Jackie started out with Facebook and Instagram, and while she still uses these platforms, her main focus is email marketing. While social media platforms help with initial outreach, "it’s like living on borrowed land". Facebook can quickly change the algorithm, and suddenly no one sees your posts. Reaching her audience is at the whim of Facebook, which doesn’t lead to a secure feeling.
Email, on the other hand, is a direct relationship with her audience. There’s no algorithm in the way, deciding about who gets to see what and when a customer clicks on an email, they are much more engaged with the content.
The flip side of this is that she needs to work hard to ensure her email content is worth reading. Otherwise, people will unsubscribe, and once they’re gone, they’re not coming back easily. So far, emailing has been extremely successful – 99% of the people on her list are happy to get an email, and open rates are 35% – which is 15 percent more than the average retail open rate of 20%.
This doesn’t mean she’s ignoring other channels, like Facebook and Instagram. She still posts content on these channels – but her overall goal is to get peoples’ email addresses, so she has a way to connect with them directly.
Main takeaway: Use other channels to get peoples’ emails; then use email as your main channel to talk to your community. A direct, informative email is much more engaging than a post on Facebook.
Connect offline and online
A ‘digital’ and ‘physical’ business are not separate, rather, they are just different avenues allowing you to better serve your community. The people Jackie emails, interacts with on Facebook and talks to in the store are the same people she runs into at community events, at sports games or even in the supermarket.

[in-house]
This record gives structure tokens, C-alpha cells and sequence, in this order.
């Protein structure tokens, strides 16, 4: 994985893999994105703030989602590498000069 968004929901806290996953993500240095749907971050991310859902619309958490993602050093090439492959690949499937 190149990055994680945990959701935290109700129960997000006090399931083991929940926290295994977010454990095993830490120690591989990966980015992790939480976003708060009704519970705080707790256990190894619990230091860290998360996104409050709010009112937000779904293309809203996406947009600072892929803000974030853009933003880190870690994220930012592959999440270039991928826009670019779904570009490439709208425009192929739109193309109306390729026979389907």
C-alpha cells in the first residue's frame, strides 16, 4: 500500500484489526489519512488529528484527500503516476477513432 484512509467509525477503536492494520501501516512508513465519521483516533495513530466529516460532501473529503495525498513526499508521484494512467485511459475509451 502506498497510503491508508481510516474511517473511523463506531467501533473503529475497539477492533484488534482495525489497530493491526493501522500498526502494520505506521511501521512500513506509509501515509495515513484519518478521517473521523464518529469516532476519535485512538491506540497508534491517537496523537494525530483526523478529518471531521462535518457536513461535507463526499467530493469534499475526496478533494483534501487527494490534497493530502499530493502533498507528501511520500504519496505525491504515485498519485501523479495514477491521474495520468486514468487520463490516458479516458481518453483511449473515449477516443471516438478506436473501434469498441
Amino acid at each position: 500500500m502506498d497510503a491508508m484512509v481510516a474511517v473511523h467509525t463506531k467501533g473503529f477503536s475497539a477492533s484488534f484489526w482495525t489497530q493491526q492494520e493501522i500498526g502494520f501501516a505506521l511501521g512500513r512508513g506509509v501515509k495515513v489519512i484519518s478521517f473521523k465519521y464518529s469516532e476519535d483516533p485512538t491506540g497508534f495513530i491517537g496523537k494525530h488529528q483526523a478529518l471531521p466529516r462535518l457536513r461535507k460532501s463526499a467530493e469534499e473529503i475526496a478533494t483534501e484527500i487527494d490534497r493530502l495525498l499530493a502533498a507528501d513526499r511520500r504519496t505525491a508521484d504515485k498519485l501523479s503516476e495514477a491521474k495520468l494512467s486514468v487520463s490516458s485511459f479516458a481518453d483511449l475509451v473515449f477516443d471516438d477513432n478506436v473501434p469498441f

Jackie makes sure she is seen in the physical community, by doing things like showing up at community events and sponsoring local sports teams. Then she posts pictures of these events on her social channels and includes them in emails.
She also makes sure to promote other local businesses – again, both online and offline.
Whether you know Jackie from her Facebook posts, her news article, her community involvement or even from the pharmacy itself, the variety of connections to her local community, keep Cromwell Pharmacy and Jackie top of mind.
Main takeaway: Be active offline – then use this activity to create online content.
Make an easy habit
Online marketing for a business that doesn’t provide ecommerce can be hard to measure, but Jackie has definitely seen a positive impact. For example, when she posted a video about smoking cessation, she had an increase in in store queries about related products.
But the results aren’t that important with how easy it is for Jackie. Jackie estimates she spends two hours a week on her online activity. That’s posting content, sending emails, replying to comments on social media and so on. That’s not a very large investment! So she only has to reach a few people per week to make it worth her while.
What’s more, the wider effect of being active in her community is an enormous improvement for both the pharmacy and the community. In today’s world, there is so much information online that it is difficult to know what to believe, especially with health information. What Jackie has done is become a trusted, recognisable face to her community, while offering them free, trustworthy information.
Through Jackie’s hard work and immensely positive interaction with her community, she has helped the pharmacy to become an integral part of the culture in Cromwell.
Main takeaway: Look at an online presence as an opportunity to be able to better serve your customers. Provide them with as much information as they can handle and engage with them in a positive way. Create a personality for the pharmacy, and if you are brave enough, become the face of it! Having a trusted face goes a long way. By dedicating a few hours a week, you will begin to see a return on your investment and that is priceless!